Andy Saint-Louis repairing medical equipment.
The Reparation Pou Amelyore Medikal (REPARE) project supports technicians like Andy Saint-Louis, who works in St. Boniface Hospital in the south of Haiti. He maintains and repairs devices like heart monitors, anesthesia machines and incubators.

REPARE Project will launch a certification program for Haitian Technicians

For Immediate Release

Tuesday, January 17, 2017
Alexis K. Barnes
+(509) 3708-9781


Addressing a critical need for the healthcare of Haitians, USAID, the W.K. Kellogg Foundation, the General Electric (GE) Foundation, and St. Boniface Haitian Foundation signed a partnership to train Haitian biomedical engineering technicians to fix and maintain life-saving equipment through Reparation Pou Amelyore Ekipman Medikal, or the REPARE project. Partners in Health/Zanmi Lasante and the Ministry of Health will participate in the program.

Nonfunctioning biomedical equipment, such as anesthesia machines for surgeries and incubators for newborns, presents major challenges for medical professionals and devastating consequences for patients. A 2010 study of seven hospitals in Haiti found that out of 115 pieces of biomedical equipment— 70% of them were not in use and most could have been repaired. Outsourcing equipment repair is expensive and time-consuming.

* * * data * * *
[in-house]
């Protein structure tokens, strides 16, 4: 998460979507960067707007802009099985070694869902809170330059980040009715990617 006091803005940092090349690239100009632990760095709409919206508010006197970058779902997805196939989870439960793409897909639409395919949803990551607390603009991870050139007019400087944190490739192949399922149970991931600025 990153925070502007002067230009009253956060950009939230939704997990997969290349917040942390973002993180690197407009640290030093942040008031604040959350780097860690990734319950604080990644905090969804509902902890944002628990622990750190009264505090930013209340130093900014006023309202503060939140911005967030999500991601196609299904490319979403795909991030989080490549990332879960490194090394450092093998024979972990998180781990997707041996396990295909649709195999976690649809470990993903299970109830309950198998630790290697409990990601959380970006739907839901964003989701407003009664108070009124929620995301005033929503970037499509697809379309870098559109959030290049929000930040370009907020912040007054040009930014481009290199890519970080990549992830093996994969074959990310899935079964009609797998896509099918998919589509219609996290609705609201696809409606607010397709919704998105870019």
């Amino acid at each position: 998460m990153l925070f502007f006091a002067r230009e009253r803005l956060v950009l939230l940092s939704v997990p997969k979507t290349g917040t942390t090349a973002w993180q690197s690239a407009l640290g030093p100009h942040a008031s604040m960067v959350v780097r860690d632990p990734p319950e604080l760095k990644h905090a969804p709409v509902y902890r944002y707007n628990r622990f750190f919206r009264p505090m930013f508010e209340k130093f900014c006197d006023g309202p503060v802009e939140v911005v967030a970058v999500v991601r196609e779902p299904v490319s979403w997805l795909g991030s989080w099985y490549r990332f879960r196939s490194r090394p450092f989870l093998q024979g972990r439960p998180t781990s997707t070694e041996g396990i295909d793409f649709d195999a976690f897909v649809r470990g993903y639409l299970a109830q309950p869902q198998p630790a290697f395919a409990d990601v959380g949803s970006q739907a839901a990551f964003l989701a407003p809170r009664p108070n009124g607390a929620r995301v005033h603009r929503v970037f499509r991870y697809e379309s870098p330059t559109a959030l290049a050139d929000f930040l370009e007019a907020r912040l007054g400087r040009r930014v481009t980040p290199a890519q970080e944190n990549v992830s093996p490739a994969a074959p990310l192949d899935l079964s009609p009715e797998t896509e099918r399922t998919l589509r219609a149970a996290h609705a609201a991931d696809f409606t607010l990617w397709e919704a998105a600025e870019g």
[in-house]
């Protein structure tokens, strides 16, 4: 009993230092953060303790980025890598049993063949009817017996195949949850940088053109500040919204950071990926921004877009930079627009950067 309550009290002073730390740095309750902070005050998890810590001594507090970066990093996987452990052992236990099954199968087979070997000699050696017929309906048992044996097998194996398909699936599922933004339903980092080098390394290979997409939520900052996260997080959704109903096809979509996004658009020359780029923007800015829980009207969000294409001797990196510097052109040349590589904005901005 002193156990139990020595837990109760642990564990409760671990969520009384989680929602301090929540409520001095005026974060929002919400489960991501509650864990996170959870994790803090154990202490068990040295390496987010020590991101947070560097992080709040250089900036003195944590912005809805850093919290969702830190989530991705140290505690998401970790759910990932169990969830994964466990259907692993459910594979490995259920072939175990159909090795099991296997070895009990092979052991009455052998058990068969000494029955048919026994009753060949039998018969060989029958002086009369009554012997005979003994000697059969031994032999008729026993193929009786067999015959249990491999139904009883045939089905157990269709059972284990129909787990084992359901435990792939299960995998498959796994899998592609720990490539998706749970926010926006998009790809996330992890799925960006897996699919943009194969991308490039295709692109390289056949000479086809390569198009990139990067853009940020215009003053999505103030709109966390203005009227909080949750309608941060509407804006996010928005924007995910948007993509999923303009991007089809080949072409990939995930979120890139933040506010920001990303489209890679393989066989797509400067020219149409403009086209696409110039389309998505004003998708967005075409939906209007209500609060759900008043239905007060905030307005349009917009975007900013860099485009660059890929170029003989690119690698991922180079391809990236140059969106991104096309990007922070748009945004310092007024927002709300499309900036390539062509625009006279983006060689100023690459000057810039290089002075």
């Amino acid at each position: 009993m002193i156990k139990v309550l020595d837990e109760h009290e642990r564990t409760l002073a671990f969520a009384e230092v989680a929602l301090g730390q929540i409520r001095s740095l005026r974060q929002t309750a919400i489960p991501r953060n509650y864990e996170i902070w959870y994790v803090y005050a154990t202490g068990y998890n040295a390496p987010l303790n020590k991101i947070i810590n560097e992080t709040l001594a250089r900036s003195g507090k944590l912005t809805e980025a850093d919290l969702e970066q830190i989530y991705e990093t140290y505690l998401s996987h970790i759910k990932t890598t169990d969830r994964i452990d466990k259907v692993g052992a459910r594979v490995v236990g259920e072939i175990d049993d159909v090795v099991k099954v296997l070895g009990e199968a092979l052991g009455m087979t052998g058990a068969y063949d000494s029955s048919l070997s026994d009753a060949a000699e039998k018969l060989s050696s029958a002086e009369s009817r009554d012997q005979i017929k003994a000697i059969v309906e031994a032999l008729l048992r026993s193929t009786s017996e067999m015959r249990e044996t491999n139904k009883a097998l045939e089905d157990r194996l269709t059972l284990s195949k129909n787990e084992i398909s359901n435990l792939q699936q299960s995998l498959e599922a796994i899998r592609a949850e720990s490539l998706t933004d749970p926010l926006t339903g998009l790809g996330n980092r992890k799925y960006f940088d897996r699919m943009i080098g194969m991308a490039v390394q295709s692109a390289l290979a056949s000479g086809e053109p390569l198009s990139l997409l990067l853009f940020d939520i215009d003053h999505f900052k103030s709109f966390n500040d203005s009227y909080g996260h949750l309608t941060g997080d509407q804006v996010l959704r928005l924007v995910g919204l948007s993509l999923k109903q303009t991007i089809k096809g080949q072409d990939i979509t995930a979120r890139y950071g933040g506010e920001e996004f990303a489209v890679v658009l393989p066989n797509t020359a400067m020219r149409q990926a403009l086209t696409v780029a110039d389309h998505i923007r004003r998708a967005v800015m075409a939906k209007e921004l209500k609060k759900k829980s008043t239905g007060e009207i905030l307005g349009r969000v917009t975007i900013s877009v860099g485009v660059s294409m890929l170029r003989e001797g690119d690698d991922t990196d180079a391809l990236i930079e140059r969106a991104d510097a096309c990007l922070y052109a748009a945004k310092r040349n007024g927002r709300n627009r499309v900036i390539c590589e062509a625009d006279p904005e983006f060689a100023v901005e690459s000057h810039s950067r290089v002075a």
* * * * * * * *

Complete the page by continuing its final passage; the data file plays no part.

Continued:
The partnership is a sustainable solution that generates income through fees for repairing and servicing equipment. The GE Foundation provided equipment, parts, and maintenance kits as well as technical guidance adapted to Haitian operations. Kellogg Foundation conducts the training and USAID provides funding to St. Boniface Hospital, a regional medical facility that serves 300,000 people in the south of Haiti, where the training takes place in a fully-equipped workshop space.  

“REPARE convenes the expertise and financial support of important actors in Haiti's healthcare system to ensure Haitians of all incomes receive the benefits of life-saving biomedical equipment,” said United States Ambassador to Haiti Peter Mulrean. “The long-term objective is to create an efficient maintenance and repair system that is self-sustaining through fees for services provided by an expanded pool of certified Haitian technicians.”

After three years 12 trainees will be tested according to certification standards of the Association for the Advancement of Medical Instrumentation. Additionally, hospital administrators and clinicians will receive training in biomedical equipment management.

See Also

REPARE Project Fact Sheet [PDF, 238K]

Speech by Ambassador Peter Mulrean at REPARE Project Launch [ENGLISH]

Speech by Ambassador Peter Mulrean at REPARE Project Launch [FRENCH]